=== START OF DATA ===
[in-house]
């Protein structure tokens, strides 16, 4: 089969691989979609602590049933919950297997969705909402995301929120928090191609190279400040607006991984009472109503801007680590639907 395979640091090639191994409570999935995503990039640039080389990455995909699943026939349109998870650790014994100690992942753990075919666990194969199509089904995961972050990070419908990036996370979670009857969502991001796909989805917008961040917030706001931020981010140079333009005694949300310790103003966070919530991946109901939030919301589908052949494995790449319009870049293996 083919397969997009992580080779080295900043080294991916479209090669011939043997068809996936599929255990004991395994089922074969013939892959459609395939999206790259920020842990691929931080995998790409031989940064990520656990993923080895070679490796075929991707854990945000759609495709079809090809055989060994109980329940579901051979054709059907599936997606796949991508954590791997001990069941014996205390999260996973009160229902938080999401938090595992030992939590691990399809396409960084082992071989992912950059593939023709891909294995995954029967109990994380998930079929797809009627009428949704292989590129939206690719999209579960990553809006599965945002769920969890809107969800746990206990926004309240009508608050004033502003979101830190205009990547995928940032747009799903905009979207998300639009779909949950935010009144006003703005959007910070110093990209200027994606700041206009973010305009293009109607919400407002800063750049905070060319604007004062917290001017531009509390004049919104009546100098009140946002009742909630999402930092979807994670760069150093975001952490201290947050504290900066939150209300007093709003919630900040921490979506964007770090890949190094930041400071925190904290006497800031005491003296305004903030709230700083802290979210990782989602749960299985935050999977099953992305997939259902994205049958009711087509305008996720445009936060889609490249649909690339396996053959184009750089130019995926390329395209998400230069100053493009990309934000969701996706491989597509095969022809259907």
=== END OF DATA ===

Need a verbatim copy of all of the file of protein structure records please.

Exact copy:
[in-house]
């Protein structure tokens, strides 16, 4: 089969691989979609602590049933919950297997969705909402995301929120928090191609190279400040607006991984009472109503801007680590639907 395979640091090639191994409570999935995503990039640039080389990455995909699943026939349109998870650790014994100690992942753990075919666990194969199509089904995961972050990070419908990036996370979670009857969502991001796909989805917008961040917030706001931020981010140079333009005694949300310790103003966070919530991946109901939030919301589908052949494995790449319009870049293996 083919397969997009992580080779080295900043080294991916479209090669011939043997068809996936599929255990004991395994089922074969013939892959459609395939999206790259920020842990691929931080995998790409031989940064990520656990993923080895070679490796075929991707854990945000759609495709079809090809055989060994109980329940579901051979054709059907599936997606796949991508954590791997001990069941014996205390999260996973009160229902938080999401938090595992030992939590691990399809396409960084082992071989992912950059593939023709891909294995995954029967109990994380998930079929797809009627009428949704292989590129939206690719999209579960990553809006599965945002769920969890809107969800746990206990926004309240009508608050004033502003979101830190205009990547995928940032747009799903905009979207998300639009779909949950935010009144006003703005959007910070110093990209200027994606700041206009973010305009293009109607919400407002800063750049905070060319604007004062917290001017531009509390004049919104009546100098009140946002009742909630999402930092979807994670760069150093975001952490201290947050504290900066939150209300007093709003919630900040921490979506964007770090890949190094930041400071925190904290006497800031005491003296305004903030709230700083802290979210990782989602749960299985935050999977099953992305997939259902994205049958009711087509305008996720445009936060889609490249649909690339396996053959184009750089130019995926390329395209998400230069100053493009990309934000969701996706491989597509095969022809259907």